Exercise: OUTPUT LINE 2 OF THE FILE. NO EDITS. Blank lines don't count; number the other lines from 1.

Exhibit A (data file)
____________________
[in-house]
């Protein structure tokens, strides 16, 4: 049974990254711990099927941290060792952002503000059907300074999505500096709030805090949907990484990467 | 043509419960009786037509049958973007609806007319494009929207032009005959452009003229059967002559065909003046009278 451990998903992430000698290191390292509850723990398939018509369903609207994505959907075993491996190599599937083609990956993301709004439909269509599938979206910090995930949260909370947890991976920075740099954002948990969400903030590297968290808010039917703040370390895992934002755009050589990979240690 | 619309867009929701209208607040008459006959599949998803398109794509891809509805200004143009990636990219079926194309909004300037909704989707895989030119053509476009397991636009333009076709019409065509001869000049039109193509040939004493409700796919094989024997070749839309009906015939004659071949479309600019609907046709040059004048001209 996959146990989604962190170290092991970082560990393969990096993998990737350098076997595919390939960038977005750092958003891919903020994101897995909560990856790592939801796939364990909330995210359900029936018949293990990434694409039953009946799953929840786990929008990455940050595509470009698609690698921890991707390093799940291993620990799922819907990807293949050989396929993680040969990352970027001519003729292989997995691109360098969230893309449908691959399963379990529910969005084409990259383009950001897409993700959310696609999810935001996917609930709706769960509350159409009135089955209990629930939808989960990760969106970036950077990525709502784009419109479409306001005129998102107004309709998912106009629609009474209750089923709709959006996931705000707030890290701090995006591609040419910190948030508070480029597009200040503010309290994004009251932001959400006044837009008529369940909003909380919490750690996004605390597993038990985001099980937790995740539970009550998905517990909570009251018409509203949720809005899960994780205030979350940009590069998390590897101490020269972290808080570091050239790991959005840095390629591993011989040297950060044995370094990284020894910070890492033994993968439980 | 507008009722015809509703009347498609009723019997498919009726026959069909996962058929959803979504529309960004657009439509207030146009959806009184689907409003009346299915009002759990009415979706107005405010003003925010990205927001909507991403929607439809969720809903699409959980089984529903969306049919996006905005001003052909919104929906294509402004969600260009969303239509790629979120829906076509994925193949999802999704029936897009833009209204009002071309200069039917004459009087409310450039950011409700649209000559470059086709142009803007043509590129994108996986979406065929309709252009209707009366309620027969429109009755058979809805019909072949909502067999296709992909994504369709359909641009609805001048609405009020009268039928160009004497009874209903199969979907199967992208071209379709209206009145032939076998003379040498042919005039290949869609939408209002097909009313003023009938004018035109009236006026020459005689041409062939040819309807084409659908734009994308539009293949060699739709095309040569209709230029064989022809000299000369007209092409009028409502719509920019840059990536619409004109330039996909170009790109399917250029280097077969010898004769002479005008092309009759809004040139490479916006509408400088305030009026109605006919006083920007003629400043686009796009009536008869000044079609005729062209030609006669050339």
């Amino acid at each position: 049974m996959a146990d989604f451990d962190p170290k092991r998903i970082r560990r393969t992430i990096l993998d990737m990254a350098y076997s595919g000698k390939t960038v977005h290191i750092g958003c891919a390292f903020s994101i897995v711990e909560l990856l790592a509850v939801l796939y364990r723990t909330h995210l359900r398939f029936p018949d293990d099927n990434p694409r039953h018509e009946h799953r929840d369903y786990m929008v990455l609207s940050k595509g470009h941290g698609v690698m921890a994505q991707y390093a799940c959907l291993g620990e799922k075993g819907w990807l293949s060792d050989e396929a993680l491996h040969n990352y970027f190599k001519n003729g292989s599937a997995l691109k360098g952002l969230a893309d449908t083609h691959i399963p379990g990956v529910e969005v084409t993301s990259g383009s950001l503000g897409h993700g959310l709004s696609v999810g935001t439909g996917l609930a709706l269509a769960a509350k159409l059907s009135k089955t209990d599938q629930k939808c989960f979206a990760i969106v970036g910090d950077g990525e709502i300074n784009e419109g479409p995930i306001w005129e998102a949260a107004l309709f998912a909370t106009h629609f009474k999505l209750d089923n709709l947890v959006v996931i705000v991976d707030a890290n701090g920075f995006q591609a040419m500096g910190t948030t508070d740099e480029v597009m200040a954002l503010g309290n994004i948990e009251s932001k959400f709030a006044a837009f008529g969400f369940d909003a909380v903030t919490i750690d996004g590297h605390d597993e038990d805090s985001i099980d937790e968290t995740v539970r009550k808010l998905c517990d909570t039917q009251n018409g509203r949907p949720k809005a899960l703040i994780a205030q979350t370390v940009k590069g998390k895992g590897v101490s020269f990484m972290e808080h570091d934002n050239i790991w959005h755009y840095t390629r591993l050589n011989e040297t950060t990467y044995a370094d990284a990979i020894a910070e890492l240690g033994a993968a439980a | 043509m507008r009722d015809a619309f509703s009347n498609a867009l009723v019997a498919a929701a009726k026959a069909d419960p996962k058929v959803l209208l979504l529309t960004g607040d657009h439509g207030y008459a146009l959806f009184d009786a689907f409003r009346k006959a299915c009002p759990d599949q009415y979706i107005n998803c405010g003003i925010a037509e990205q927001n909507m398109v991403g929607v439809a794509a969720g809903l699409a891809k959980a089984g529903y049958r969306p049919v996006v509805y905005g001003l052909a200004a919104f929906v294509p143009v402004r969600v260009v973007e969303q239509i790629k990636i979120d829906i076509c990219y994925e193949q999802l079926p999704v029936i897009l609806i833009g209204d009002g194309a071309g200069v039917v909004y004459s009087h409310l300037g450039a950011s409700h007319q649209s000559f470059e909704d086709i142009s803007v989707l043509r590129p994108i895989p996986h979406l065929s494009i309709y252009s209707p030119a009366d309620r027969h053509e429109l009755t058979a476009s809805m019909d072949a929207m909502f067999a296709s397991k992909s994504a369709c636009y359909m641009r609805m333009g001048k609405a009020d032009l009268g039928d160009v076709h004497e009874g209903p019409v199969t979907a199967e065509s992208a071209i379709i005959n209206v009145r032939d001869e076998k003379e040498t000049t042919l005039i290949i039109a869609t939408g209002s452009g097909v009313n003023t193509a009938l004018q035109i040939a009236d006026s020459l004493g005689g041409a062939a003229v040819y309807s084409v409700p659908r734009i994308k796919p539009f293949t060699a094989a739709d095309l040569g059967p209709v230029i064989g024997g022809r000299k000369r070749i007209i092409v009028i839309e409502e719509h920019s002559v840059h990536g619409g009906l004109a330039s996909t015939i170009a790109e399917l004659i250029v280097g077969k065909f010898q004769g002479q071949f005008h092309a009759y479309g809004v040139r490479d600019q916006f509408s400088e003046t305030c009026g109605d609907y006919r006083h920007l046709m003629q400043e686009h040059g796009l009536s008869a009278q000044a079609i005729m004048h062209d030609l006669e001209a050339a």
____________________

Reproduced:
């Protein structure tokens, strides 16, 4: 049974990254711990099927941290060792952002503000059907300074999505500096709030805090949907990484990467 | 043509419960009786037509049958973007609806007319494009929207032009005959452009003229059967002559065909003046009278 451990998903992430000698290191390292509850723990398939018509369903609207994505959907075993491996190599599937083609990956993301709004439909269509599938979206910090995930949260909370947890991976920075740099954002948990969400903030590297968290808010039917703040370390895992934002755009050589990979240690 | 619309867009929701209208607040008459006959599949998803398109794509891809509805200004143009990636990219079926194309909004300037909704989707895989030119053509476009397991636009333009076709019409065509001869000049039109193509040939004493409700796919094989024997070749839309009906015939004659071949479309600019609907046709040059004048001209 996959146990989604962190170290092991970082560990393969990096993998990737350098076997595919390939960038977005750092958003891919903020994101897995909560990856790592939801796939364990909330995210359900029936018949293990990434694409039953009946799953929840786990929008990455940050595509470009698609690698921890991707390093799940291993620990799922819907990807293949050989396929993680040969990352970027001519003729292989997995691109360098969230893309449908691959399963379990529910969005084409990259383009950001897409993700959310696609999810935001996917609930709706769960509350159409009135089955209990629930939808989960990760969106970036950077990525709502784009419109479409306001005129998102107004309709998912106009629609009474209750089923709709959006996931705000707030890290701090995006591609040419910190948030508070480029597009200040503010309290994004009251932001959400006044837009008529369940909003909380919490750690996004605390597993038990985001099980937790995740539970009550998905517990909570009251018409509203949720809005899960994780205030979350940009590069998390590897101490020269972290808080570091050239790991959005840095390629591993011989040297950060044995370094990284020894910070890492033994993968439980 | 507008009722015809509703009347498609009723019997498919009726026959069909996962058929959803979504529309960004657009439509207030146009959806009184689907409003009346299915009002759990009415979706107005405010003003925010990205927001909507991403929607439809969720809903699409959980089984529903969306049919996006905005001003052909919104929906294509402004969600260009969303239509790629979120829906076509994925193949999802999704029936897009833009209204009002071309200069039917004459009087409310450039950011409700649209000559470059086709142009803007043509590129994108996986979406065929309709252009209707009366309620027969429109009755058979809805019909072949909502067999296709992909994504369709359909641009609805001048609405009020009268039928160009004497009874209903199969979907199967992208071209379709209206009145032939076998003379040498042919005039290949869609939408209002097909009313003023009938004018035109009236006026020459005689041409062939040819309807084409659908734009994308539009293949060699739709095309040569209709230029064989022809000299000369007209092409009028409502719509920019840059990536619409004109330039996909170009790109399917250029280097077969010898004769002479005008092309009759809004040139490479916006509408400088305030009026109605006919006083920007003629400043686009796009009536008869000044079609005729062209030609006669050339």